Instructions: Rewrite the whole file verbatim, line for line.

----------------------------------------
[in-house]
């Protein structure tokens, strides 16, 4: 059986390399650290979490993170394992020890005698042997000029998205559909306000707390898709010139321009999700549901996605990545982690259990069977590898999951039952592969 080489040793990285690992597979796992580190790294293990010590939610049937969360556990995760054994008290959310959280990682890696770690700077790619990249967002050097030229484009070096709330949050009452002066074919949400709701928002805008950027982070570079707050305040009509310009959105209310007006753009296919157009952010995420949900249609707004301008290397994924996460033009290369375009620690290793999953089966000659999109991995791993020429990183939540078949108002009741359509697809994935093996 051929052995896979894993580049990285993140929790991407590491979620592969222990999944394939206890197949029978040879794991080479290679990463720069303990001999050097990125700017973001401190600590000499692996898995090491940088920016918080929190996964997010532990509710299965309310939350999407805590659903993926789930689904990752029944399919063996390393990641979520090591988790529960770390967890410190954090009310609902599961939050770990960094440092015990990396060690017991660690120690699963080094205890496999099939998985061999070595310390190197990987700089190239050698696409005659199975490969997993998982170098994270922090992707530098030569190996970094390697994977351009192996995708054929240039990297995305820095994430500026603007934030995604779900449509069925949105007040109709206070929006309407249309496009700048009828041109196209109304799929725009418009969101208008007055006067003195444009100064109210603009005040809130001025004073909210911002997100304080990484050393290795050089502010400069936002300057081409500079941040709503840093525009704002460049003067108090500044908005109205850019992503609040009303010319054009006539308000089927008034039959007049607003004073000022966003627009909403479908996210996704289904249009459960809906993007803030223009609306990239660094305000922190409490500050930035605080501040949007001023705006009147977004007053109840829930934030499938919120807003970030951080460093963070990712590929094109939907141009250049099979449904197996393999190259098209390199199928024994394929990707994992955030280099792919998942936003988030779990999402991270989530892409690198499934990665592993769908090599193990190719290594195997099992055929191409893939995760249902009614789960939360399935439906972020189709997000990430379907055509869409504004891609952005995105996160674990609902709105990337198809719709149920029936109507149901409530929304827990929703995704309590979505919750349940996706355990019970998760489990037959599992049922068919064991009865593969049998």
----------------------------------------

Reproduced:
[in-house]
């Protein structure tokens, strides 16, 4: 059986390399650290979490993170394992020890005698042997000029998205559909306000707390898709010139321009999700549901996605990545982690259990069977590898999951039952592969 080489040793990285690992597979796992580190790294293990010590939610049937969360556990995760054994008290959310959280990682890696770690700077790619990249967002050097030229484009070096709330949050009452002066074919949400709701928002805008950027982070570079707050305040009509310009959105209310007006753009296919157009952010995420949900249609707004301008290397994924996460033009290369375009620690290793999953089966000659999109991995791993020429990183939540078949108002009741359509697809994935093996 051929052995896979894993580049990285993140929790991407590491979620592969222990999944394939206890197949029978040879794991080479290679990463720069303990001999050097990125700017973001401190600590000499692996898995090491940088920016918080929190996964997010532990509710299965309310939350999407805590659903993926789930689904990752029944399919063996390393990641979520090591988790529960770390967890410190954090009310609902599961939050770990960094440092015990990396060690017991660690120690699963080094205890496999099939998985061999070595310390190197990987700089190239050698696409005659199975490969997993998982170098994270922090992707530098030569190996970094390697994977351009192996995708054929240039990297995305820095994430500026603007934030995604779900449509069925949105007040109709206070929006309407249309496009700048009828041109196209109304799929725009418009969101208008007055006067003195444009100064109210603009005040809130001025004073909210911002997100304080990484050393290795050089502010400069936002300057081409500079941040709503840093525009704002460049003067108090500044908005109205850019992503609040009303010319054009006539308000089927008034039959007049607003004073000022966003627009909403479908996210996704289904249009459960809906993007803030223009609306990239660094305000922190409490500050930035605080501040949007001023705006009147977004007053109840829930934030499938919120807003970030951080460093963070990712590929094109939907141009250049099979449904197996393999190259098209390199199928024994394929990707994992955030280099792919998942936003988030779990999402991270989530892409690198499934990665592993769908090599193990190719290594195997099992055929191409893939995760249902009614789960939360399935439906972020189709997000990430379907055509869409504004891609952005995105996160674990609902709105990337198809719709149920029936109507149901409530929304827990929703995704309590979505919750349940996706355990019970998760489990037959599992049922068919064991009865593969049998």